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Reviews |  Biden vs Friends of Covid

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Reviews | Biden vs Friends of Covid

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President Biden ended his first year in office on a low note, with polls showing public disapproval of his handling of, well, just about everything. We hear, of course, endless comments about his political missteps, as well as the acknowledgment that public expectations were too high given the Democratic majority in Congress.

One thing that I think isn’t emphasized enough, however, is the extent to which Biden has been hurt by the way the pandemic continues to drag on — a sad reality for which he bears little responsibility. Oh, messaging could have been clearer, tests and masks made more available, and so on. But Biden’s biggest mistake on Covid-19 was underestimating the callousness of his opponents, who did everything they could to undermine America’s response to the pandemic.

Before we get into the politics of the Covid response, let’s talk about how the persistence of the pandemic is coloring the nation’s mood.

Some of the effects are direct and obvious. Certainly most Americans, even if they did not develop Covid themselves, know people who have become seriously ill or died.

Plus, Covid is still making life difficult in ways big and small. Closed schools were a nightmare for many parents; they have reopened in most places but are still subject to unpredictable closures.

Work is also still disrupted. According to the Census Bureau’s latest Household Pulse Survey, 8.7 million Americans weren’t working because they were either sick with coronavirus symptoms or caring for someone. another who was; 3.2 million more were not working for fear of contracting or spreading the virus.

And Covid is contributing to our economic problems. Fear of face-to-face contact has diverted consumer spending from services to goods, straining supply chains and fueling inflation. Fear of infection and burnout among workers who have faced the strains of the pandemic are likely major drivers of labor shortages, which are also contributing to inflation.

One of the puzzles in recent polls is why public assessments of the economy are so negative despite falling unemployment. It’s true that inflation eroded real wages – but George HW Bush ran on a strong economy in 1988, even as real wages fell for most of Ronald Reagan’s jobs. second term. And as I and others have noted, there is a big disconnect between Americans’ assessment of their own financial situation – which is quite positive – and their dismal assessment of “the economy”.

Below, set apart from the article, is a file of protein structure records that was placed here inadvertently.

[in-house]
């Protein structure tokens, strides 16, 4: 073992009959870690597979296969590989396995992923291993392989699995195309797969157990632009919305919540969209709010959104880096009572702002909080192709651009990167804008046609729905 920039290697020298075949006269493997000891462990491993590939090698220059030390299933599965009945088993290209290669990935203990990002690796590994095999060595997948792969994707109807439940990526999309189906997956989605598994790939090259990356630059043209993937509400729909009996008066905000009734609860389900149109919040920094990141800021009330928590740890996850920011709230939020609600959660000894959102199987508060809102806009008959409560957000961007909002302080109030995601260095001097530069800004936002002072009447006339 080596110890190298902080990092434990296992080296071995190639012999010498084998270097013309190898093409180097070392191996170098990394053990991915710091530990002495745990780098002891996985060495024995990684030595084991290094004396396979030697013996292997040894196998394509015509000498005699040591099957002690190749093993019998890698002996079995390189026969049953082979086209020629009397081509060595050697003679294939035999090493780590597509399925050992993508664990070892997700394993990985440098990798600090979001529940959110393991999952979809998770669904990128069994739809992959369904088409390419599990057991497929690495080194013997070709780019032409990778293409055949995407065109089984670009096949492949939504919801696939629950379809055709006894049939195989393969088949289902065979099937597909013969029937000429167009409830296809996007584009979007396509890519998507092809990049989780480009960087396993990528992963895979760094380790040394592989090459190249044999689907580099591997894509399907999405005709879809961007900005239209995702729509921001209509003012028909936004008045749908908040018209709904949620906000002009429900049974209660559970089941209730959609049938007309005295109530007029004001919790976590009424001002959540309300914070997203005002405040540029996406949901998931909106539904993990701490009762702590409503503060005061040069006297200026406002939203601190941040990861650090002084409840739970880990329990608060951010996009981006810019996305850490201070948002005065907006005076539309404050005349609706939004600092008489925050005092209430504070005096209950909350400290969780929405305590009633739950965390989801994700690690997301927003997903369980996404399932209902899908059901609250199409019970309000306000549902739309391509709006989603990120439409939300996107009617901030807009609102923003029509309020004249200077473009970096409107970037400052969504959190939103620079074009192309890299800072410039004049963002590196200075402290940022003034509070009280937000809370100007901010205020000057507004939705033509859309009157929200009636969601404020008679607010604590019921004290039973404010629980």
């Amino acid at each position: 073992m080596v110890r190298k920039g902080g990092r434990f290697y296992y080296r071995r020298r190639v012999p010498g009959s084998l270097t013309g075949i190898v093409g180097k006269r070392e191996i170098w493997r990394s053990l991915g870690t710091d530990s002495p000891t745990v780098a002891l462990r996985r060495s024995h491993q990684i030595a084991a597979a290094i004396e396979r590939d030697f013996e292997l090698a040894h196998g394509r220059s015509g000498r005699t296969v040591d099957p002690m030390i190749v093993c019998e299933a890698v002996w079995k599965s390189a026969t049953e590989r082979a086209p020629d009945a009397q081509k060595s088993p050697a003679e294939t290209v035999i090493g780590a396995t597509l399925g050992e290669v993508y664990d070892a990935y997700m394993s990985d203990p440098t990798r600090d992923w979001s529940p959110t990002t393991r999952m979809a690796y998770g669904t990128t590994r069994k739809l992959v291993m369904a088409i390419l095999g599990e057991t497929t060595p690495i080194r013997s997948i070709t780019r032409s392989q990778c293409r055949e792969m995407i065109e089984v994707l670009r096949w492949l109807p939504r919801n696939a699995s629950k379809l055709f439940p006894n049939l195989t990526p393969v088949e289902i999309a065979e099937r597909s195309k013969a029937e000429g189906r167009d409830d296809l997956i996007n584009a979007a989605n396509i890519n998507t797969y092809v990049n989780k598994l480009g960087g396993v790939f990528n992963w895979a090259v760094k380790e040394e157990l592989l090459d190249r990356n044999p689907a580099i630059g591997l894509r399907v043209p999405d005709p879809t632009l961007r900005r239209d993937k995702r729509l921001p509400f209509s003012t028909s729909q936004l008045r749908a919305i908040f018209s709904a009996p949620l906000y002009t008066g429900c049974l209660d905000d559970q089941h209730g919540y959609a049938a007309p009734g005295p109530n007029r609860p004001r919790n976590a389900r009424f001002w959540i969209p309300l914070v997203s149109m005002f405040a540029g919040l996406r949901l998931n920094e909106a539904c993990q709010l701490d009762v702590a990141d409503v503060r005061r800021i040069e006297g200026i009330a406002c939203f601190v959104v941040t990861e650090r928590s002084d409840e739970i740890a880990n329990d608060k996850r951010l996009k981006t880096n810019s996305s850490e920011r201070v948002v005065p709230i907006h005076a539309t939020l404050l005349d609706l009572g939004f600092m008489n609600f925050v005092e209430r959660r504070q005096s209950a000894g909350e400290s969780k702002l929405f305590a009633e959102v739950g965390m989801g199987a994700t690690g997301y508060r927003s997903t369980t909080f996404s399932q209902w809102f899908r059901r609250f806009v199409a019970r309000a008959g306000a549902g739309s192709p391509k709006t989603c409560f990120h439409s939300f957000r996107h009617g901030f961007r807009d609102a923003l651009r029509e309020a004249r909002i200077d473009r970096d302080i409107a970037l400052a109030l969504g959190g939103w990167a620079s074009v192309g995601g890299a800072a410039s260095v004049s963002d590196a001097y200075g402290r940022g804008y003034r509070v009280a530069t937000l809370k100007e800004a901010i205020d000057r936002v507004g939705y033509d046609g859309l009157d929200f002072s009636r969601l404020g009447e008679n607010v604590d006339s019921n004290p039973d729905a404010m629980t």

Partisanship surely plays a big role, with Republicans claiming the economy is as bad today as it was in early 2009, when we were losing 700,000 jobs a month. But the pandemic is also likely clouding perceptions: Along with a general sense of unease, people are seeing shuttered stores and empty office buildings, making things worse than they are.

What makes all of this particularly demoralizing is that 2021 began with the hope that miracle vaccines would end the pandemic. Despite the effectiveness of vaccines in preventing serious disease, this has not happened even in highly vaccinated countries. But America is in particularly bad shape because it is not a highly vaccinated country: after a good start, its vaccination campaign dropped far behind other wealthy nations.

And while there are various reasons why individuals fail to get vaccinated, nationally our shortfall is all about politics. Vaccination rate in blue states are similar to those of other advanced countries, while the rates of red states are far behind; at the county level, there is a stunning negative correlation between Donald Trump’s share of the 2020 vote and the vaccination rate.

Why are many Republicans refusing vaccines? Because they receive a constant stream of misinformation from the right-wing media, while right-wing politicians have gradually gone from pretending to be against vaccination mandates to being outright anti-vax. For example, recently the medical director of Orange County, Florida was furloughed simply for encouraging — not forcing — staff to get vaccinated.

But why are right-wing elites so hostile to vaccines? Did they carefully review the evidence? Do not be dumb.

Their real motivation is the desire to prevent the Democrats from achieving any kind of political success. And is it really implausible to suggest that some right-wing figures actively want to make matters worse, thinking the public will blame Biden?

But while the public does indeed tend to blame presidents for everything that happens on their watch, they can fight back. In 1948, Harry Truman successfully campaigned against “do nothing” Republicans who were blocking his economic and housing agenda. Biden could, with even more justification, campaign against Republicans whose anti-vaccine stance puts both the national economy and thousands of American lives at risk.

Would that work? Nobody knows. What we do know is that a year of trying to be conciliatory and unifying hasn’t worked. It’s time for Biden to swing.

Reviews | Biden vs Friends of Covid

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